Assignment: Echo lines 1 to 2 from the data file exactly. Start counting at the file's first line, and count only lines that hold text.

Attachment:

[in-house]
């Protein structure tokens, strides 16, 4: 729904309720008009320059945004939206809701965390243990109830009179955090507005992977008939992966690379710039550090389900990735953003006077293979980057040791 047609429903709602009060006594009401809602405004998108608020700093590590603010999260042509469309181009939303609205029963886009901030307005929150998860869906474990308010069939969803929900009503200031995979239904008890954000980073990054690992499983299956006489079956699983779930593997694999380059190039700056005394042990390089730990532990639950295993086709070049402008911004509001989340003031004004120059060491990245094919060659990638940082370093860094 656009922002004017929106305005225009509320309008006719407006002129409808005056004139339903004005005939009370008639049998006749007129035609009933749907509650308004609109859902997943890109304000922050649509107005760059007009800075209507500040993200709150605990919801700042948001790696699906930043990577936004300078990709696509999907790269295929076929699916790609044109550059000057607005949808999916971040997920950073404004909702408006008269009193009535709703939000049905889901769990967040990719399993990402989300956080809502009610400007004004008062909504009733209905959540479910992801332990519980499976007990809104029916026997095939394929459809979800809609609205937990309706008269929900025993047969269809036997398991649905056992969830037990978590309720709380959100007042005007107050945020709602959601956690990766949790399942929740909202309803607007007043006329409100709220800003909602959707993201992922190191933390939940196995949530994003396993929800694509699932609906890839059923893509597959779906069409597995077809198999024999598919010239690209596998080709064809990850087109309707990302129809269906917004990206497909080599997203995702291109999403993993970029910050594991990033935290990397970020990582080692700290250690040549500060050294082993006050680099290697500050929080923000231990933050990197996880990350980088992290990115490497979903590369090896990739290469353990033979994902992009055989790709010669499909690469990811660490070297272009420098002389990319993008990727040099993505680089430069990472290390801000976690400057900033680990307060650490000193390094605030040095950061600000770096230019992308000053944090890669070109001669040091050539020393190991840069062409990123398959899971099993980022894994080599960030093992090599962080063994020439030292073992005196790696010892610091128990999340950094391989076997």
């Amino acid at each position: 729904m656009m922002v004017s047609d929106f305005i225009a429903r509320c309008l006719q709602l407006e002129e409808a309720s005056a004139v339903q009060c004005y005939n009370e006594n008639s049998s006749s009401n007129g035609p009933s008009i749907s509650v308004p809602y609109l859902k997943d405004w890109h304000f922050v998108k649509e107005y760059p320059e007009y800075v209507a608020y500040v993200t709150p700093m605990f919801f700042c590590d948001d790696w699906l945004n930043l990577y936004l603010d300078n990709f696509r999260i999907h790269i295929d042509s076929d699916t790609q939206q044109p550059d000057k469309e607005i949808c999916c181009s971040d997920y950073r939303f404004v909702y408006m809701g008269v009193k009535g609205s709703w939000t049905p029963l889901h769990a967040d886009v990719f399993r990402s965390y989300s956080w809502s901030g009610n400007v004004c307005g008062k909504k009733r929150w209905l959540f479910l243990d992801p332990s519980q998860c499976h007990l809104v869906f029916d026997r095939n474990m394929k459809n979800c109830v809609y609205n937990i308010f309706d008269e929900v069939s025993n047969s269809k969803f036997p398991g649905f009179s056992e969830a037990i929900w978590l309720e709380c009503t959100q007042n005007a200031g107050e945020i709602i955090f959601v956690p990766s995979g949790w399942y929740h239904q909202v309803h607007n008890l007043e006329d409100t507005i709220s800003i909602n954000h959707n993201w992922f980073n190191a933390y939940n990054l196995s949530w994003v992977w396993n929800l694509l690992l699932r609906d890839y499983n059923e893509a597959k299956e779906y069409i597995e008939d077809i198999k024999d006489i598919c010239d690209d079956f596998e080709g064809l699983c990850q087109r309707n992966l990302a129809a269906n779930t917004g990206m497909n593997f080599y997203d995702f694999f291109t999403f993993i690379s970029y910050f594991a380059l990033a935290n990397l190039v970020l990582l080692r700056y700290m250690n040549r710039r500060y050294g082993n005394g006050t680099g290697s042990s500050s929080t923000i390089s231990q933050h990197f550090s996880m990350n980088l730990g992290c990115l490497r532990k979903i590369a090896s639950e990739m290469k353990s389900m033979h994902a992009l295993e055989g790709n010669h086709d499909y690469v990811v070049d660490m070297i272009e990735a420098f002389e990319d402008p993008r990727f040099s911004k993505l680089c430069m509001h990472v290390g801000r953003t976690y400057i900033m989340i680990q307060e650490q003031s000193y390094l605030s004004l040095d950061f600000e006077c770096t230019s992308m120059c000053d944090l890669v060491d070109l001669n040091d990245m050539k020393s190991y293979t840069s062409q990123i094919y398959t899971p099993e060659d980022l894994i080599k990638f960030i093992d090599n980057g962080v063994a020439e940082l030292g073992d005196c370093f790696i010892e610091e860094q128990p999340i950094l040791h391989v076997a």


[in-house]
């Protein structure tokens, strides 16, 4: 729904309720008009320059945004939206809701965390243990109830009179955090507005992977008939992966690379710039550090389900990735953003006077293979980057040791 047609429903709602009060006594009401809602405004998108608020700093590590603010999260042509469309181009939303609205029963886009901030307005929150998860869906474990308010069939969803929900009503200031995979239904008890954000980073990054690992499983299956006489079956699983779930593997694999380059190039700056005394042990390089730990532990639950295993086709070049402008911004509001989340003031004004120059060491990245094919060659990638940082370093860094 656009922002004017929106305005225009509320309008006719407006002129409808005056004139339903004005005939009370008639049998006749007129035609009933749907509650308004609109859902997943890109304000922050649509107005760059007009800075209507500040993200709150605990919801700042948001790696699906930043990577936004300078990709696509999907790269295929076929699916790609044109550059000057607005949808999916971040997920950073404004909702408006008269009193009535709703939000049905889901769990967040990719399993990402989300956080809502009610400007004004008062909504009733209905959540479910992801332990519980499976007990809104029916026997095939394929459809979800809609609205937990309706008269929900025993047969269809036997398991649905056992969830037990978590309720709380959100007042005007107050945020709602959601956690990766949790399942929740909202309803607007007043006329409100709220800003909602959707993201992922190191933390939940196995949530994003396993929800694509699932609906890839059923893509597959779906069409597995077809198999024999598919010239690209596998080709064809990850087109309707990302129809269906917004990206497909080599997203995702291109999403993993970029910050594991990033935290990397970020990582080692700290250690040549500060050294082993006050680099290697500050929080923000231990933050990197996880990350980088992290990115490497979903590369090896990739290469353990033979994902992009055989790709010669499909690469990811660490070297272009420098002389990319993008990727040099993505680089430069990472290390801000976690400057900033680990307060650490000193390094605030040095950061600000770096230019992308000053944090890669070109001669040091050539020393190991840069062409990123398959899971099993980022894994080599960030093992090599962080063994020439030292073992005196790696010892610091128990999340950094391989076997």